Break the Cross: The Islamic State’s Eschatology

Break the Cross

#islam #ephemera

 

The New York Times recently published an opinion article called “The Problem with the Islamic Apocalypse.” While the headline smells faintly of clickbait, the article offers more than a whiff of interesting analysis. The author, Mustafa Akyol, strings together the links between modern warfare in Syria and elsewhere, clashes between Islam and Christianity throughout history, and the theology underpinning the Islamic State’s eschatology:

The cover of the most recent issue of Dabiq, the slick magazine that the Islamic State distributes online, shows an image of a jihadist fighter with the group’s notorious black flag behind him. He appears to be on the roof of a church, knocking over a cross. Below him, a headline reads, “Break the Cross.”

It might seem at first that the Islamic State was just celebrating its brutal campaign to uproot the Christians of Iraq and Syria. But “break the cross” is not an arbitrary phrase. It refers to a prophecy that will supposedly be realized in the final era before the apocalypse [. . .]

Islamic literature seems to suggest that Jesus will return to abolish Christianity and confirm the truth of Islam. A much-quoted hadith, to which the Dabiq headline was alluding, says, “The Son of Mary will soon descend among you as a just ruler; he will break the cross and kill the swine.” The usual interpretation of this prophecy is that when Jesus comes back, he will put an end to his own worship, symbolized by the cross, and re-establish the dietary laws that Christianity abandoned but Jews and Muslims still observe.

I have far too little background in this branch of theology to make definitive statements about the nuances of the Islamic State’s eschatology. I would, however, like to point out a few themes that are shared among many other systems of apocalyptic belief.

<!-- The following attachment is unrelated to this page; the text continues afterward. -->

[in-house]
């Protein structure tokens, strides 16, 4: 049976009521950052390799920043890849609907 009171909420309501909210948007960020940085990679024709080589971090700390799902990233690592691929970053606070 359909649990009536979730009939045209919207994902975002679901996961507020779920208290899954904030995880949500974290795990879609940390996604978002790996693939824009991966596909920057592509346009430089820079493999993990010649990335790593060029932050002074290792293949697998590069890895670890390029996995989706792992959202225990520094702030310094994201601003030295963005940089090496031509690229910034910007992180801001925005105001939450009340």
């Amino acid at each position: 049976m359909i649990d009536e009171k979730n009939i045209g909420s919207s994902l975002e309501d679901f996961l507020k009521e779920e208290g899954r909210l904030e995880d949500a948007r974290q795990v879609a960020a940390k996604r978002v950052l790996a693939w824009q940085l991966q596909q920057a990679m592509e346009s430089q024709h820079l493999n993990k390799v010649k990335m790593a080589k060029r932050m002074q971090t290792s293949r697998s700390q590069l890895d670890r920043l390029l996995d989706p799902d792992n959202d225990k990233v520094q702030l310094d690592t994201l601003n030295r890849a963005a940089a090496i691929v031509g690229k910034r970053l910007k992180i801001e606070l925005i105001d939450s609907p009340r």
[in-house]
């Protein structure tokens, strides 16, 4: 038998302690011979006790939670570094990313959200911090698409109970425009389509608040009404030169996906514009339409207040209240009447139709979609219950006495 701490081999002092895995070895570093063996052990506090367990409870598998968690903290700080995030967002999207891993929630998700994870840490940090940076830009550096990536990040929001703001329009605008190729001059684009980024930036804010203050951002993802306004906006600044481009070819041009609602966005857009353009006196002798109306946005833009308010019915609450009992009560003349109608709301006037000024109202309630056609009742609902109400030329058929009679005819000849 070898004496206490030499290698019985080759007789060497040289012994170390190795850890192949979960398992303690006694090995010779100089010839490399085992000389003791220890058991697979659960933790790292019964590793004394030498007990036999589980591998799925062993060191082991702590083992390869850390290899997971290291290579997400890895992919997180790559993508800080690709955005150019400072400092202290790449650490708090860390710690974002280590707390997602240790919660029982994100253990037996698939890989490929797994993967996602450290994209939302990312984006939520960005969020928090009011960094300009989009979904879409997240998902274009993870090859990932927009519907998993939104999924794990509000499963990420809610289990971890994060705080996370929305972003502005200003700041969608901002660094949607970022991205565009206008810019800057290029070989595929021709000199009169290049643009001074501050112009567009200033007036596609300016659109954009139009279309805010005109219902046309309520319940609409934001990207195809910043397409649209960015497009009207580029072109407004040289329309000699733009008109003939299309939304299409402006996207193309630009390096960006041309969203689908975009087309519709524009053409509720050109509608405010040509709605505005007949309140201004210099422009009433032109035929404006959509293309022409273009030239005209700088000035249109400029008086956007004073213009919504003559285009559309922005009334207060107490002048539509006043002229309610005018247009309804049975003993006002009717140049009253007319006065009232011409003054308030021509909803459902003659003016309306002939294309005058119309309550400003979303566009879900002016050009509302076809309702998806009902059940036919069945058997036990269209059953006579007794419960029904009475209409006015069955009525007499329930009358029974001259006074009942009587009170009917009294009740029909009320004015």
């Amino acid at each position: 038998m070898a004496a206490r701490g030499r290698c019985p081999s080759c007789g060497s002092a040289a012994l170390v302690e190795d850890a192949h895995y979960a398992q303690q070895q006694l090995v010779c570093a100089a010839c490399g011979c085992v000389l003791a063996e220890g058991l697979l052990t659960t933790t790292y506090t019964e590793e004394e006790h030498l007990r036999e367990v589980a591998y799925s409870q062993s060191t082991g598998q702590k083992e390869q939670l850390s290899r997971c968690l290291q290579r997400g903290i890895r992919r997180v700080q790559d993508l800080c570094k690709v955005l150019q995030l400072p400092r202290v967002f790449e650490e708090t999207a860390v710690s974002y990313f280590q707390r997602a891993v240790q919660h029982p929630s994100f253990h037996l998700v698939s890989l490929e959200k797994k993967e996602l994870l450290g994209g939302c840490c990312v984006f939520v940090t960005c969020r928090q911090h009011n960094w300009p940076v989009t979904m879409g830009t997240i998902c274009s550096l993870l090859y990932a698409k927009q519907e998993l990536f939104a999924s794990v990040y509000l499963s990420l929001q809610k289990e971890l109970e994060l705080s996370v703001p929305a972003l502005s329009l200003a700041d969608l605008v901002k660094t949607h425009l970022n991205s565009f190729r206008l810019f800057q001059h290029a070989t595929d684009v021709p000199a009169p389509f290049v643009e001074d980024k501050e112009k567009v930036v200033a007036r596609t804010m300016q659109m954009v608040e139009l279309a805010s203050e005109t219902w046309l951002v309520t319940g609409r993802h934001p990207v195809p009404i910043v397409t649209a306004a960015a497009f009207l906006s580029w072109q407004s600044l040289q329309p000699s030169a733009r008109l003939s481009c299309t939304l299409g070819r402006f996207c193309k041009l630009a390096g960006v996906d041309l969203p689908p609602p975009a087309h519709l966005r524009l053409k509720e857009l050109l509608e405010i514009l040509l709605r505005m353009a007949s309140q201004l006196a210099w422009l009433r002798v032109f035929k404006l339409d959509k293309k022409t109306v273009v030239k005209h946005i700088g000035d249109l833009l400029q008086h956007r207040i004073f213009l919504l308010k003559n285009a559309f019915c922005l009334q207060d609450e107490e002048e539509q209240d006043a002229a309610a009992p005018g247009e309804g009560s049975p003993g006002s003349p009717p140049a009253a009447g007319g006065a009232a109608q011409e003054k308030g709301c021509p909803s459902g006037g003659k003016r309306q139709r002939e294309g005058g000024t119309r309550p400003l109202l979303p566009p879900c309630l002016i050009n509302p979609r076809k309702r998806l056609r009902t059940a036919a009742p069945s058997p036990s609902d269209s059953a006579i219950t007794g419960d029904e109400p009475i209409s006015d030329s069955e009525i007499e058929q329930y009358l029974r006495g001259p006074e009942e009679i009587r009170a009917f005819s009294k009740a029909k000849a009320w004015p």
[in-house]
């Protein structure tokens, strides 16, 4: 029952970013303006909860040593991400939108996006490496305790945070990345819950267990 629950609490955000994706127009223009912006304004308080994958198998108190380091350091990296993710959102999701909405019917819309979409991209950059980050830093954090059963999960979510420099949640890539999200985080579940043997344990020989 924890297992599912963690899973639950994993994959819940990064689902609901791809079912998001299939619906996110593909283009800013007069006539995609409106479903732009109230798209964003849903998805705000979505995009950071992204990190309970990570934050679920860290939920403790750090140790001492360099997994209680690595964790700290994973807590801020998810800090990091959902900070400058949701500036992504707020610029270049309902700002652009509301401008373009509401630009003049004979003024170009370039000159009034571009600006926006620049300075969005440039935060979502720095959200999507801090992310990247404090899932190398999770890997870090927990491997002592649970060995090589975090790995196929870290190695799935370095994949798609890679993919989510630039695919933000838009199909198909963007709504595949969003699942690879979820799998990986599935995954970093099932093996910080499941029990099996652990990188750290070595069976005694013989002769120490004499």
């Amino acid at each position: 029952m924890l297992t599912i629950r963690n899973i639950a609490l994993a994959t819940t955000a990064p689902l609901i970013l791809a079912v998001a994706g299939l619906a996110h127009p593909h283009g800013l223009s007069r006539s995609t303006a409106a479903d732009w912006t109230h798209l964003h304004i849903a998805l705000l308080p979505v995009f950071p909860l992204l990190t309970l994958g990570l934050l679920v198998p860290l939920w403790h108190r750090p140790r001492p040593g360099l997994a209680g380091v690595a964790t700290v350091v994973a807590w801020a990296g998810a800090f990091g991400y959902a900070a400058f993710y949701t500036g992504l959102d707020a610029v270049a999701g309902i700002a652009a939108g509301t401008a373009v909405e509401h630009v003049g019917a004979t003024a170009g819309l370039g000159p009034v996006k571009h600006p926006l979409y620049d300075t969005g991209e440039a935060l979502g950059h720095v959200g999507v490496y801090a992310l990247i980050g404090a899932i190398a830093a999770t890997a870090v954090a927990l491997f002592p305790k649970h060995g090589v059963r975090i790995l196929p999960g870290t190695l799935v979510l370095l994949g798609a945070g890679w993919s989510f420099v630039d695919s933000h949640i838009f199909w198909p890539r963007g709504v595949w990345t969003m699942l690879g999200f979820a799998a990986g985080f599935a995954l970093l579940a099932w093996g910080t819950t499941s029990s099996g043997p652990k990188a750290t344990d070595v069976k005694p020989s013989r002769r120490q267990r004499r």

Text of the Oppressed

Many apocalyptic ideas originate in communities who suffer hardship or who feel oppression. The narrative of the end times does has a certain allure: wipe the slate clean and start over, with my people and my values surviving and shaping the perfect world. One of the most famous apocalyptic texts in the Western world, the Old Testament’s Book of Revelation, was mostly written in the early days when everyone under the sun persecuted Christians. Look also at the speeches of Dr. Martin Luther King, Jr., which articulate the struggles of the Civil Rights movement terms both secular and apocalyptic. Despite its capacity to foster fear in every corner of the Earth, the Islamic State holds the belief that, through struggle it will be delivered from the terroristic, untrue forces of Christianity.

Belief in an Antichrist

Many apocalyptic belief systems, especially those that have a spiritual basis, include a figure that obscures the truth—or twists, destroys, and rewrites it. Akyol partly explains the origins of this particular Antichrist.

When recent history and current events are seen as best explained by prophecies, it becomes difficult to analyze them. Take, for example, the main quandary of the Muslim world for the past two centuries: Why have we moved so far backward compared with the West? The apocalyptic narrative, revived since the 1980s by popular Islamic writers such as the Egyptian Said Ayyub and many of his followers, states that this happened because of the forces of “Dajjal” — Islam’s version of the Antichrist.

As long as there is an acceptable Antichrist narrative, there is an acceptable enemy. In the Islamic State’s eschatology, the Antichrist’s identity is clear.

Exceptional Communities

It’s common for apocalyptic communities to believe they live in an exceptional time. As Akyol writes in the Times piece, “to assert that we are at the end of times means that we are quite special. We are not merely one of the countless generations that God has created. We are the chosen few, at the apex of history.” The apex inspires urgency in the believers. Often, kind of urgency leads one to drop out of society—or try to turn it completely upside-down. The latter is a tactic to fulfill the Islamic State’s eschatology. Belief in the immanent end has a flip side. “It is really not piety that underlies this conviction,” warns Akyol, “it is vanity.”

There is plenty more to investigate, but I might need to conduct some research. I suppose it’s time to dust off my old Q’uran. Please let me know if you have any recommended secondary sources.